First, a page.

Consumer Watchdog has created a new anti-Google video portraying Google CEO Eric Schmidt has some kind of evil ice cream man. The video is a commentary on what the group perceives to be Google's lack of regard for consumer privacy.
Google and Facebook are two of the biggest companies on the web, whatever you think about the privacy practices of either company, both have received a great deal of criticism in this area (though some think the concern about Facebook has been sensationalized by the media). Which do you trust more - Google or Facebook? Comment here.
Specifically, the video draws on an infamous quote from Schmidt in which he said that if you have something you don't want anyone to know, maybe you shouldn't be doing it in the first place. Here's the video:
Consumer Watchdog President Jamie Court writes
on the organization's InsideGoogle blog:
Do you want Google or any other online company looking over your shoulder and tracking your every move online just so it can increase its profits? Consumers have a right to privacy. They should control how their information is gathered and what it is used for.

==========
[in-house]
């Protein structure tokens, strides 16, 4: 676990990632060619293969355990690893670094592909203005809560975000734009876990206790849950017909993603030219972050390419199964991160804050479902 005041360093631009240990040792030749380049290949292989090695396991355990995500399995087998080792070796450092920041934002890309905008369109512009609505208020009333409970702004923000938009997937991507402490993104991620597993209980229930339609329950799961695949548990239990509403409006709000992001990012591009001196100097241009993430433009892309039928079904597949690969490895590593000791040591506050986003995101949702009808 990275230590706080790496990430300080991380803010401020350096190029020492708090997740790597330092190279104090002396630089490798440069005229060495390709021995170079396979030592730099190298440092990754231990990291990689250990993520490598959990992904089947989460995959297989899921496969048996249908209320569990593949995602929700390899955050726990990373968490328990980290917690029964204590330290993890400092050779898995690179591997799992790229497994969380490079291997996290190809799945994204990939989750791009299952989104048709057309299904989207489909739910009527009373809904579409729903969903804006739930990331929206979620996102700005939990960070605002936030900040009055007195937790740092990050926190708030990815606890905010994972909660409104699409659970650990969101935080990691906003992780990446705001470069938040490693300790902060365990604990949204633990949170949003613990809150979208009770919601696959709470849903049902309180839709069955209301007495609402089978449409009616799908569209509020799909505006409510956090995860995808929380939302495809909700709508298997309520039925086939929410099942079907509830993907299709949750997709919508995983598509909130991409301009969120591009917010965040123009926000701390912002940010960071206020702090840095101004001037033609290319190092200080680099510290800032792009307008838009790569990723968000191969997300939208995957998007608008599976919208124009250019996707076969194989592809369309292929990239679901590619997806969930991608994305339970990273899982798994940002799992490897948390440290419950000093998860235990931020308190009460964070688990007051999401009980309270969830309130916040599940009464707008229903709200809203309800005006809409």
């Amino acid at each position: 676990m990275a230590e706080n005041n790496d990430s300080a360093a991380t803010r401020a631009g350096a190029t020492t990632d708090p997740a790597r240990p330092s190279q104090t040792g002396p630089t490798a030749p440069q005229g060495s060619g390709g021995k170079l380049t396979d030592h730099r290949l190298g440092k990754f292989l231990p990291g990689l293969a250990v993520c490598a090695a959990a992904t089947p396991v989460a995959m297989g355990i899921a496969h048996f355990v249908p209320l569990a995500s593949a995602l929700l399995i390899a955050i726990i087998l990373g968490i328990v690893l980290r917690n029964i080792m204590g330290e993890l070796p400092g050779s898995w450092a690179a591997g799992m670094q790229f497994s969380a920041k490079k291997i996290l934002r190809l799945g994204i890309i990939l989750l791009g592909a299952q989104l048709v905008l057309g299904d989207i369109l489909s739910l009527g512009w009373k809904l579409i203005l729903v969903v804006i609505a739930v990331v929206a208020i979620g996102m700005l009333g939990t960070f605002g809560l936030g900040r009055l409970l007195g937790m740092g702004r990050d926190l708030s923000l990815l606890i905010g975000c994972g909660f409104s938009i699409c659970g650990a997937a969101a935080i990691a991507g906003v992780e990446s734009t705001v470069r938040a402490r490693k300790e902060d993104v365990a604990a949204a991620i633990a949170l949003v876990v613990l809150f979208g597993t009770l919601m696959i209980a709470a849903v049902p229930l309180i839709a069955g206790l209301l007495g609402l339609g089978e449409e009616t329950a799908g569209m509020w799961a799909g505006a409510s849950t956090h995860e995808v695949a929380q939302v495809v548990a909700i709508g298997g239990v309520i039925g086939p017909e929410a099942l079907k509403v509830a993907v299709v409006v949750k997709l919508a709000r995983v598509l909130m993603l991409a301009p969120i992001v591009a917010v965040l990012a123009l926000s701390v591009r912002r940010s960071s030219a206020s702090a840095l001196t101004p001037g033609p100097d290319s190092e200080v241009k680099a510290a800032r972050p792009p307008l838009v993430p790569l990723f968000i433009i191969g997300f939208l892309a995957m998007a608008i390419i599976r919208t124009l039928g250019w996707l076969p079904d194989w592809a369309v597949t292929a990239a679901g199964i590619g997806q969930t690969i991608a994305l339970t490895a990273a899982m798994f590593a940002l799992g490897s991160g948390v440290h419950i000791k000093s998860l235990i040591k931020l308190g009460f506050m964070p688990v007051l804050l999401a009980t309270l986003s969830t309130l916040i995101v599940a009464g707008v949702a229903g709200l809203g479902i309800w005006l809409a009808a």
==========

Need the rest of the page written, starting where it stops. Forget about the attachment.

This avatar-style animation video was created to draw attention to Google CEO Eric Schmidt’s lack of regard for our online privacy.
Some have dismissed Consumer Watchdog as being "out there" or "crazy
". Others have similar views about Google as the organization. Update: As a reader pointed out, Silicon Alley Insider has discovered that Consumer Watchdog is doing a little tracking of its own.
Google has actually updated its privacy policies
. Though it has not actually changed any of its practices, it has made adjustments to make the policies easier to understand.
This isn't the first time Eric Schmidt has been portrayed as evil in animated form. Don't forget about this recent net neutrality-related Taiwanese video:
Court says it is promoting the video 36 times per say on a jumbotron in Times Square. The main message of the video is to get people to tell congress that they want a "Do Not Track Me" list similar to the "Do Not Call" list.
Do you think there should be a "Do Not Track Me" list? Do you think Consumer Watchdog's video went overboard? Share your thoughts.